You Resigned, But Your Current Employer Wants You to Stay. What Should You Do?

by Sari Friedman

Leaving or Staying

Each person’s career transition journey is unique. Some people are promoted internally, some make lateral moves, some move onto more senior roles at a new company – there are a lot of possibilities. It’s best to be prepared for different scenarios. You can ‘plan’ to some extent and you should. Best to consider why you want to make a move, what is motivating you to change roles at this time? What type of role would best fit your career goals? What are your key transferable skills? An important part of planning is researching potential new organizations. Planning is not a perfect science, so you also want to be ready for unexpected twists and turns. One development that people often don’t anticipate is a counteroffer from your current employer.

You’ve made a decision to move on from your current role. You’ve spent time researching opportunities. You likely have been on many interviews. You have been offered a role at a new organization and you have accepted. You resign from your current employer. Then, they let you know they would like you to stay, they make you a counteroffer.

Why Would the Current Employer Counteroffer?

Because you're amazing. That's probably part of it. It's also likely that it has to do with the manager not having anticipated this change in staffing and assuming your absence would result in work not being done and/or overworking other employees. The manager likely also thought that it would be a hardship to fill the role. There could be many reasons or combinations of reasons for this counteroffer.

Should You Consider the Counteroffer?

You may be flattered by this offer. You might be frustrated by it, why is this being done reactively rather than proactively? Despite potentially feeling that it's 'too little too late', it is worth considering your options. That said, you should do so while also factoring in the reasons why you were seeking a new role in the first place. Why had you decided to move on from your current role? Were there things about your current employment situation that were not ideal? Was the current role not aligned with your short-term or long-term career goals? Be sure to reflect on those reasons and consider them thoughtfully and thoroughly. You will need to carefully evaluate whether those reasons are somehow alleviated by the counteroffer. It is likely that they will not be. It is likely that the reasons that prompted you to move on will still be factors within the context of the new offer. The other thing to consider is that this employer / manager did not make this decision proactively, it was only in response to your resignation – that isn't ideal in terms of being truly valued.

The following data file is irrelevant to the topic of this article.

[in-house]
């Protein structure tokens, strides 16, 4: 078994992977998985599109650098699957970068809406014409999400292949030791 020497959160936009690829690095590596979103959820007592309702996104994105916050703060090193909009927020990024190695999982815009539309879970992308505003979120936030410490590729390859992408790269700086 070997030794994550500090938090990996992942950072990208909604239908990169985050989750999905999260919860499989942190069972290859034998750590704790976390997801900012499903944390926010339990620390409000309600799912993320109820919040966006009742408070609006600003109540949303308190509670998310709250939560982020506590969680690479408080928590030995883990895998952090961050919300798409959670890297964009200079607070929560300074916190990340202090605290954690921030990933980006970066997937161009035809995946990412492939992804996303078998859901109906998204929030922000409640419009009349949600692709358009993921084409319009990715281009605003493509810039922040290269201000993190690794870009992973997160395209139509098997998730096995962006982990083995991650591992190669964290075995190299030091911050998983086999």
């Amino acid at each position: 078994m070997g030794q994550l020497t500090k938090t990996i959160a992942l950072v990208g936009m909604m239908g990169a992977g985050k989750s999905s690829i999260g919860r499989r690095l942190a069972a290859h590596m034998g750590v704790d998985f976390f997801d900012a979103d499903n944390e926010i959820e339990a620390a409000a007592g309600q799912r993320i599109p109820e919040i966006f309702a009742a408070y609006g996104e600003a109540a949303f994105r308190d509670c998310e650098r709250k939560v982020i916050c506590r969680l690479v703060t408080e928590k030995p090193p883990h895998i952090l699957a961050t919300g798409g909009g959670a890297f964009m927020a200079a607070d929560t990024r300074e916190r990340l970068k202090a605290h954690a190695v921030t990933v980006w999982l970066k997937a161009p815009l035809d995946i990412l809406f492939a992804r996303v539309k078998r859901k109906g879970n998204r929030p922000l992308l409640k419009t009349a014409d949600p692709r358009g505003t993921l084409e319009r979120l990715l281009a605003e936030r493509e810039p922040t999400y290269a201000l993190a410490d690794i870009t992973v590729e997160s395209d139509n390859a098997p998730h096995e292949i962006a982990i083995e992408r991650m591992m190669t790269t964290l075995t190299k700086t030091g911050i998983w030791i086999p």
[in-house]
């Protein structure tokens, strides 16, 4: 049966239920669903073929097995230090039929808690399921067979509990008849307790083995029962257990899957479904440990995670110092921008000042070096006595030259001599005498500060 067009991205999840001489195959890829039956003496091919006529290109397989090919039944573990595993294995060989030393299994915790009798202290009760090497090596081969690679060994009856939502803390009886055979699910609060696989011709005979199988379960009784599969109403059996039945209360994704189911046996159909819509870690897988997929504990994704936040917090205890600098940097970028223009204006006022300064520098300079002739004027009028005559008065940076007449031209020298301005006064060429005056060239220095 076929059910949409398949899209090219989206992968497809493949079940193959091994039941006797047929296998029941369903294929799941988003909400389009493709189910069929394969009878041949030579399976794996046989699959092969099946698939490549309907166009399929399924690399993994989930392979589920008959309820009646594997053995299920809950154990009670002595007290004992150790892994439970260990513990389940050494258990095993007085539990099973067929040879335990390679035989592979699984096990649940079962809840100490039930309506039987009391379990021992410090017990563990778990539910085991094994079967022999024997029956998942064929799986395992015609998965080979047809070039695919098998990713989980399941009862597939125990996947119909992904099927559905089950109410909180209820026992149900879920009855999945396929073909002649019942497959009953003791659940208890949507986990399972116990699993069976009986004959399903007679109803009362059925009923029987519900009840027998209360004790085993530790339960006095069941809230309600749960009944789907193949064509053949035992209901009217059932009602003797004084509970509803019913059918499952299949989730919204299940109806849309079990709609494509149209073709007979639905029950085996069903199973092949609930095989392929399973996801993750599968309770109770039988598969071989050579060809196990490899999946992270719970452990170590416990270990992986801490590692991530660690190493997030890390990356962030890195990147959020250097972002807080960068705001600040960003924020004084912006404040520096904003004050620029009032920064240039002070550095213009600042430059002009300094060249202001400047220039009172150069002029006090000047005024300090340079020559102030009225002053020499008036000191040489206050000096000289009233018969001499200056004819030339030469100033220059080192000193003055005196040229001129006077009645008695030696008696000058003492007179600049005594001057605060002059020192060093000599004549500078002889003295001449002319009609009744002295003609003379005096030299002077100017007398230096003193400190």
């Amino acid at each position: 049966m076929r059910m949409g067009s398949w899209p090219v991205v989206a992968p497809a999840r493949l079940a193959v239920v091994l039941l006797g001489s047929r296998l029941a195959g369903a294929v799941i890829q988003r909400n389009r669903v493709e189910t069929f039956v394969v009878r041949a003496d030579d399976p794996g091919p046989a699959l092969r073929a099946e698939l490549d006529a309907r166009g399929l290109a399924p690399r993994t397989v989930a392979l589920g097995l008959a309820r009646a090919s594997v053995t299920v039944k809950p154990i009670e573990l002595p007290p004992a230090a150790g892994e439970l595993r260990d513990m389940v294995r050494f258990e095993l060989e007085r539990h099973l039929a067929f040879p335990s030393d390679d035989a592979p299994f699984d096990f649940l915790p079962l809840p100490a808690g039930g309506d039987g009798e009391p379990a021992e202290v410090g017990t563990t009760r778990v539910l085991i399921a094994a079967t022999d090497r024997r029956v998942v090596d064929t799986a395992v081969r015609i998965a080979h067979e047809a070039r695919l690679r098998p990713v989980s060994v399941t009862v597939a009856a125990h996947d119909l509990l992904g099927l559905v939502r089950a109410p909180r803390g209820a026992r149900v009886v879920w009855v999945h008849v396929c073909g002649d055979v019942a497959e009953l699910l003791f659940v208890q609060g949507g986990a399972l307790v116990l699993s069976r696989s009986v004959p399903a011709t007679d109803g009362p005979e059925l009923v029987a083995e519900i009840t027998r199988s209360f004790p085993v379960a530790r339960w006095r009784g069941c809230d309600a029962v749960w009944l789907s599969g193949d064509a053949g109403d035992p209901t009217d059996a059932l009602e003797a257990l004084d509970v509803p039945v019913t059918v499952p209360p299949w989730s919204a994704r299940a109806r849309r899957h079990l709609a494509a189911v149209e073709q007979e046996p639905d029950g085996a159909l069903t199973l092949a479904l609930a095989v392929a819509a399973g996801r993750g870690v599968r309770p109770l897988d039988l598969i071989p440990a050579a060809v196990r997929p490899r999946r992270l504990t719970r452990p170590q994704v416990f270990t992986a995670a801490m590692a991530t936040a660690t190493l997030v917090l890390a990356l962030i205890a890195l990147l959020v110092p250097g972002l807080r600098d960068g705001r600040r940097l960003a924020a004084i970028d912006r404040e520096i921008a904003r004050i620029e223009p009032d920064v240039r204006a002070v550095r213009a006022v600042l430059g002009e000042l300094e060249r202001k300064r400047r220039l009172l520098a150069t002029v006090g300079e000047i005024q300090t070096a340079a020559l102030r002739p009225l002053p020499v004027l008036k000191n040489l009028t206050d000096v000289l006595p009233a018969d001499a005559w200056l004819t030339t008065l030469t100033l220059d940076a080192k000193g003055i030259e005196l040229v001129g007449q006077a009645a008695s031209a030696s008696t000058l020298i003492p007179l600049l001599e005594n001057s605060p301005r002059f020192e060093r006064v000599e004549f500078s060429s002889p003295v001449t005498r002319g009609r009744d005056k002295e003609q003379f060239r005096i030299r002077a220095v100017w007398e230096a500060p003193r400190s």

How Do You Respond to the Counteroffer?

You’ve probably figured out that it can be a small world, that within your industry, things can be quite closely knit. Therefore, it’s important to be a good steward of your career brand. You should give the counteroffer some consideration, it's your prerogative. If you want to accept the counteroffer, you will need to let the other organization know that you are not accepting their offer. Your current employer will be very happy that you have decided to stay. If you decide not to accept the counteroffer, it’s best to let your current employer know that you have considered it but that you are looking for a new opportunity and the external role is more in line with your career goals. Be diplomatic and professional. Have a smooth departure from that role. Stay in touch with key colleagues, at the very least via LinkedIn.

Are There Ways to Prevent the Counteroffer Scenario?

Preventing the counteroffer scenario involves communication, revealing your goals and ostensibly, managing up. When you start to think about making a change, first consider whether you would consider staying at the current company. If you would, then think about whether you have exhausted the opportunities within the context of your current role and organization. If you have not, then you want to identify what opportunities exist. Is there a possibility of promotion in your current department? Are there lateral moves to other departments? Once you determine which roles are a possibility, you should outline what skills and experience are required for those roles. Then, take inventory of which of those requirements you have. If there are skills that you still need to develop, best to get involved in projects or initiatives where you can grow. You will likely need to speak with Human Resources and/or your manager to discuss your candidacy for a promotion or lateral move. This will give you a solid indication of their receptivity to your career growth plans within the context of that company. This will ensure that they are 'in the know' about your plans such that if you do decide to move on, they will have had the chance beforehand to have enticed you by supporting your career development proactively. In that scenario, it would be less likely that they would 'counteroffer' because you would have communicated your goals to them, discussed your potential candidacy and they would likely be considering that an option for you would be roles outside of the organization. Hence, it would be less likely that they would 'react' with a counteroffer.

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The career transition journey ideally holds a number of opportunities that support your career growth. Best to manage your career progression proactively, if you would consider a move within your current company. This way you can make an internal move rather than be faced with a potentially frustrating counteroffer that is presented at an inopportune time and removes some of the thrill of feeling valued.

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